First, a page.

Once I’d finished, I walked back up the steps and past where the divers were hanging out. They all seemed so cool, 19 year old me was definitely crushing hard. They asked to see my drawing of the bridge and I think they liked it. They laughed at the little silhouette I had done of the one sitting at the top. I asked them if they could train me to jump off the bridge and they said to come by the school tomorrow.

That night I laid in bed and just thought to myself ‘Ah shit’.

When I arrived at the diving centre, I could tell that they don’t get many woman attempting this. Definitely not many 19 year old British girls. So the smallest wet suit they had was still baggy on me. One of the divers took me through Old Town and to the training platform. I did receive many looks (perhaps because I was wearing a wet suit about 5 sizes too big for me) but also ones that resembled a sort of ‘Bon Voyage, nice knowing you’ kind of look…

The way they dive makes it even more terrifying. Instead of jumping in with excitement, as you would when cliff jumping- you must just step off the ledge. Just take one step and drop. It was so unnerving. When you move one foot forward and there’s nothing underneath that foot except a 12 metre fall into icy water, every survival instinct you have tells you ‘Hold on, no.. there’s no ground there, step back silly’.. at least that is what was going through my brain. Despite this, you then have to casually move the other foot forward to drop.

So yeah, I practised off the 12 Metres twice. It was good, my severe incompetence really comforted me in my final decision not to attempt the bridge. It also taught me an important lesson, one that my stubborn-self needs to remember sometimes. I learned that it is more than okay to walk away from a challenge, especially when you realise it was an extremely stupid challenge set only by yourself.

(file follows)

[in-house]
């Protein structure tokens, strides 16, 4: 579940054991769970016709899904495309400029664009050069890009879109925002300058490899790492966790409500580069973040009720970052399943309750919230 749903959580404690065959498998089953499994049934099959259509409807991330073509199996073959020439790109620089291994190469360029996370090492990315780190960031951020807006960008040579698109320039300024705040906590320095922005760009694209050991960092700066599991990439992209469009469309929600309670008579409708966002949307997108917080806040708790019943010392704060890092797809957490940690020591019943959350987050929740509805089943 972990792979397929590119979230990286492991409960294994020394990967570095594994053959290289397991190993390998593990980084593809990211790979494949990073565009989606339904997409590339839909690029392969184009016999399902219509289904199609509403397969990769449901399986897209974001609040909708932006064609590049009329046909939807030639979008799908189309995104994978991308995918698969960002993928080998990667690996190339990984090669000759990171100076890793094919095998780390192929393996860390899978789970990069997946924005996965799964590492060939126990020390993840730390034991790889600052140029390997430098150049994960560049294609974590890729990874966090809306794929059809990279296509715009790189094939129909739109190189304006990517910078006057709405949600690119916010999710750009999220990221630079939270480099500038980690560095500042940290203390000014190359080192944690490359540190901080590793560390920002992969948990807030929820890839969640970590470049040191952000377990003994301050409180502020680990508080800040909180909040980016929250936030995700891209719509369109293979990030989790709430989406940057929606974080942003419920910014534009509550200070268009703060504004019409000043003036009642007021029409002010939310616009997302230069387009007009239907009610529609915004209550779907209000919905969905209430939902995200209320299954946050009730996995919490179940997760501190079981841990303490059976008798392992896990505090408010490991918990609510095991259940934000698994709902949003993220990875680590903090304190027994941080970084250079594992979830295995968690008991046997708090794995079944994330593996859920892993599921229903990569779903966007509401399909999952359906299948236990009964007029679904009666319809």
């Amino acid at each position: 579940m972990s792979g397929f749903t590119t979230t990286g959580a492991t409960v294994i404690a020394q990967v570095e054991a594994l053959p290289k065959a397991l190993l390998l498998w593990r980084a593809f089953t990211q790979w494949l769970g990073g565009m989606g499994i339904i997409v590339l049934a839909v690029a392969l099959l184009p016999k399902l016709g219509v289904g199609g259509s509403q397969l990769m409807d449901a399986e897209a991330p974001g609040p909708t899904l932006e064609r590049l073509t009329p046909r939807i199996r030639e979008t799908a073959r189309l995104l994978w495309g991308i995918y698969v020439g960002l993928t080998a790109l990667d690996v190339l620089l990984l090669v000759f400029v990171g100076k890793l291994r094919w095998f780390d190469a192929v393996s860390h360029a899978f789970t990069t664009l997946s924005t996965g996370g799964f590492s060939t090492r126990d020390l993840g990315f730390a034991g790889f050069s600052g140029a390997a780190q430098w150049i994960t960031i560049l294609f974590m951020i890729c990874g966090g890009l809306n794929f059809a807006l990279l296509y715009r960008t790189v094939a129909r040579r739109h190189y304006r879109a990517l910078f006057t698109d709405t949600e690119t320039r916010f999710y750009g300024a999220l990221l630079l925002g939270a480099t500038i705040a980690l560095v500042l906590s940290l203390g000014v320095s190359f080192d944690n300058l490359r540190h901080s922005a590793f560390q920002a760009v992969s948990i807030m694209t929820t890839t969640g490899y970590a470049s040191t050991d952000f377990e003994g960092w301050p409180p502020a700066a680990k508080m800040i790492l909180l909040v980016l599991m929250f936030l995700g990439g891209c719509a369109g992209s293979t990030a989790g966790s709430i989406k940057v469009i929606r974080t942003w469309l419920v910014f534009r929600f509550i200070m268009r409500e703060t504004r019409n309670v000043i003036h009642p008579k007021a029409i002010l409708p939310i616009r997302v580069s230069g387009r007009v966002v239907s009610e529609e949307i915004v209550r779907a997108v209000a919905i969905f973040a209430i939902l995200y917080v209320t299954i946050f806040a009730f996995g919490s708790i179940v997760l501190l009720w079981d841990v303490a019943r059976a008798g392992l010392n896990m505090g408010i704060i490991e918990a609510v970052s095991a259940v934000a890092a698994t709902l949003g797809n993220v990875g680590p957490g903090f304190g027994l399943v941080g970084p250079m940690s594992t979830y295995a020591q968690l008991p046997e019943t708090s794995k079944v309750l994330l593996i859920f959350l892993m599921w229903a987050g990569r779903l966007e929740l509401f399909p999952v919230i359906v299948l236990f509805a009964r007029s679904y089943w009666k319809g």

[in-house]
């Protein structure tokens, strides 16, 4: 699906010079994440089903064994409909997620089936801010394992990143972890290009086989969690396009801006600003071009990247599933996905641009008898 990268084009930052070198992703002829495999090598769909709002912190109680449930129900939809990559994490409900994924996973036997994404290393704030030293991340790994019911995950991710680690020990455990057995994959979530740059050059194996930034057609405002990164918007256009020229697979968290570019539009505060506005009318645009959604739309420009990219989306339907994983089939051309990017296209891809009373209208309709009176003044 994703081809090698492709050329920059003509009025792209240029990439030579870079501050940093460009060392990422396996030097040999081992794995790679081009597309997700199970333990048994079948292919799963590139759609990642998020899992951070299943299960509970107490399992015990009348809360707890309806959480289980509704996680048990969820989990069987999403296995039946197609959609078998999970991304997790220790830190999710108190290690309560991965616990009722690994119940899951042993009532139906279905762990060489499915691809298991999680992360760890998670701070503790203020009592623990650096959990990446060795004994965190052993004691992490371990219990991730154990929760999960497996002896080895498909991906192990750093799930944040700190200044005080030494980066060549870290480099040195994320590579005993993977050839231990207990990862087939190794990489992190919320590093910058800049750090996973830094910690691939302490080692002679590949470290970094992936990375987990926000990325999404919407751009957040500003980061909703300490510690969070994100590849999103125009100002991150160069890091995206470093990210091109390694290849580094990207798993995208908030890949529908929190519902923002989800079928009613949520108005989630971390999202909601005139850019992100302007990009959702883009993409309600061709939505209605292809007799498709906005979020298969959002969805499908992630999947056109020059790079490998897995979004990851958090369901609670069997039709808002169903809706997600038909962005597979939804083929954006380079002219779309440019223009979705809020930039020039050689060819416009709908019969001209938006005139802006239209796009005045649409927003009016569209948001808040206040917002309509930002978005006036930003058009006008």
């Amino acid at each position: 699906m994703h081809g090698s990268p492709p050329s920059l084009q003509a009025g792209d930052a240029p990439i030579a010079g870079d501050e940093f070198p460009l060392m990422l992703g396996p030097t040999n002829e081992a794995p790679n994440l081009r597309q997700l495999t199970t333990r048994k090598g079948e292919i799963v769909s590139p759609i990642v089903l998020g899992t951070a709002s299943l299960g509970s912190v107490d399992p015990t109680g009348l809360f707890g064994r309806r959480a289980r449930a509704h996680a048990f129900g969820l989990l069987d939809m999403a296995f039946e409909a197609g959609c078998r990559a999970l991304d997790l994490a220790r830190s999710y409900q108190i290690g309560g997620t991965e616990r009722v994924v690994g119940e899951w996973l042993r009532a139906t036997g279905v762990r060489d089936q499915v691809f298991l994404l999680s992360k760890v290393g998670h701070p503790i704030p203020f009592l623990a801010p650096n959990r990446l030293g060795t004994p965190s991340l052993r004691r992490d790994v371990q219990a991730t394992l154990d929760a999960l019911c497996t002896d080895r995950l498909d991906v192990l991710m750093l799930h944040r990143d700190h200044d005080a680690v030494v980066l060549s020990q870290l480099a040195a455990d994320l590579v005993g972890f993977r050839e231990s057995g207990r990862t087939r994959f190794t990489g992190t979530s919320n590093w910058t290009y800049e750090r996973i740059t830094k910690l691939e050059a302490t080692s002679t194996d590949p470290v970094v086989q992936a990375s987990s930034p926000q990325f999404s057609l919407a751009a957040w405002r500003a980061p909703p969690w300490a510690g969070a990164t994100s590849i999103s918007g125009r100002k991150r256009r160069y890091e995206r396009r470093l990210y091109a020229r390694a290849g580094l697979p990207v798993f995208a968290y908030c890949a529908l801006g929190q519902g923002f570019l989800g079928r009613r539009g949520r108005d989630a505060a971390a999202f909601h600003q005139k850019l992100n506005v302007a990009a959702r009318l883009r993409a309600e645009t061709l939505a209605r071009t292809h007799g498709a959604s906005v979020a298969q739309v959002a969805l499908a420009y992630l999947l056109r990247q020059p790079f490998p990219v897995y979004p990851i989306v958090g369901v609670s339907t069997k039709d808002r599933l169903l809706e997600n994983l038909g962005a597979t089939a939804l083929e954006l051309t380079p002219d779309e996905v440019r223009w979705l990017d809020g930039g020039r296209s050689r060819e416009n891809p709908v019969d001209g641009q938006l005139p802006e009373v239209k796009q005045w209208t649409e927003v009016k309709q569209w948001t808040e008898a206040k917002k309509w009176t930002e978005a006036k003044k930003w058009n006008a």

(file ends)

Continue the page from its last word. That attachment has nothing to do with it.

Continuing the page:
I have still got my heart set on going back one day but first I plan on building my body stronger. I also at some point need to learn how to jump into water without holding my nose…

Conclusion

If you are like me, and the highest point you have jumped from previously is possibly 3 metres.. do not attempt the jump. However do come to Mostar, for more than a day trip. Watch the professionals dive and give them a contribution to the school when they come round before each dive. I had such a wonderful, humbling and educational time in Mostar. It is a must visit destination.

Read about my “‘hands on’ lesson of how not invincible I am”.

https://elleontravel.net/2019/01/27/switzerland-what-goes-up-must-come-down/

Leave a Reply

Fill in your details below or click an icon to log in:

WordPress.com Logo

You are commenting using your WordPress.com account. Log Out /  Change )

Google photo

You are commenting using your Google account. Log Out /  Change )

Twitter picture

You are commenting using your Twitter account. Log Out /  Change )

Facebook photo

You are commenting using your Facebook account. Log Out /  Change )

Connecting to %s